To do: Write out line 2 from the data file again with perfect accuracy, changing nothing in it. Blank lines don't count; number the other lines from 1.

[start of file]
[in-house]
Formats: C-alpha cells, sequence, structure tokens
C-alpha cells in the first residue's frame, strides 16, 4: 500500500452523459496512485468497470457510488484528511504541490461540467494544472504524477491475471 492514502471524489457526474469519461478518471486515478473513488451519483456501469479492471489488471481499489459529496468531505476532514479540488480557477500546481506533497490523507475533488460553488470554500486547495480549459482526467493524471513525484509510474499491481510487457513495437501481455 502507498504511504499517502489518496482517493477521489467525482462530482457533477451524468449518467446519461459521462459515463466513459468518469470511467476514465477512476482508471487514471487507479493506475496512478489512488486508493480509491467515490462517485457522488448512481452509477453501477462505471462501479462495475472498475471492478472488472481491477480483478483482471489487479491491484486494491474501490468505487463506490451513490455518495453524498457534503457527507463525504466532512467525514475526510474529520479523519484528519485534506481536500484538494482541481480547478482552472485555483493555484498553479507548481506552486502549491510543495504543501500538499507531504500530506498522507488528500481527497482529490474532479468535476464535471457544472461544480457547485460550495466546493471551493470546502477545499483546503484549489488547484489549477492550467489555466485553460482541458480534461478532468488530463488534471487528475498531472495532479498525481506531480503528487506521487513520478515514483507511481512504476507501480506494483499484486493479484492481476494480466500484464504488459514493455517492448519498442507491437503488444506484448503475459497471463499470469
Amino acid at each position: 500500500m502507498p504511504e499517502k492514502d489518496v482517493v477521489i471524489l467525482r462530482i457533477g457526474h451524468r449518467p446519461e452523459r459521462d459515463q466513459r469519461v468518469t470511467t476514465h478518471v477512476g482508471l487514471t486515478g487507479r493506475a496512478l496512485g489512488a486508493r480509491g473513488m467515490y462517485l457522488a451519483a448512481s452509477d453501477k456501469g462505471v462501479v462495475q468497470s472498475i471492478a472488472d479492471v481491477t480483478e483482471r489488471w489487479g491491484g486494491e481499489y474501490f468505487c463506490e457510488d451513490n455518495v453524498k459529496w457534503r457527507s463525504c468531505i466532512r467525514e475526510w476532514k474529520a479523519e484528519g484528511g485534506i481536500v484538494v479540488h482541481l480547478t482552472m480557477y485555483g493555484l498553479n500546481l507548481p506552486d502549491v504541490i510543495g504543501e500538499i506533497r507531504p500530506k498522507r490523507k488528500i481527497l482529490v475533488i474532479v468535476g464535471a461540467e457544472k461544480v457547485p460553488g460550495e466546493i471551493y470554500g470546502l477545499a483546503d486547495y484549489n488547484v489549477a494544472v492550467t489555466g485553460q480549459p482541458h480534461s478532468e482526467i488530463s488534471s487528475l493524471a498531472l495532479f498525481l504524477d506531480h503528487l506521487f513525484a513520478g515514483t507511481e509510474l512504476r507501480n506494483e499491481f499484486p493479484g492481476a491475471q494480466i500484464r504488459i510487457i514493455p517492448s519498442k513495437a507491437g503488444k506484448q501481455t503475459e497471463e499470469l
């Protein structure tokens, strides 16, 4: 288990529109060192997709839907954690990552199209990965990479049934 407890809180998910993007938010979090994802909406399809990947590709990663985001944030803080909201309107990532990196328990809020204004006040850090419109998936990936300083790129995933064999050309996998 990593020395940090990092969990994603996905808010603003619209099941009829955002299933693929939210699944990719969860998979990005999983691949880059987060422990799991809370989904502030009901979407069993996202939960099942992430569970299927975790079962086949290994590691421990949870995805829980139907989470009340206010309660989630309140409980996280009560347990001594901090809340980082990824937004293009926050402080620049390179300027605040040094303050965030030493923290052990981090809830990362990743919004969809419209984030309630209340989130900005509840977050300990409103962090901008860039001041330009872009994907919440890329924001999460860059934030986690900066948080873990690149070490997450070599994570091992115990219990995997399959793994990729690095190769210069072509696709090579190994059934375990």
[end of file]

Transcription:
Formats: C-alpha cells, sequence, structure tokens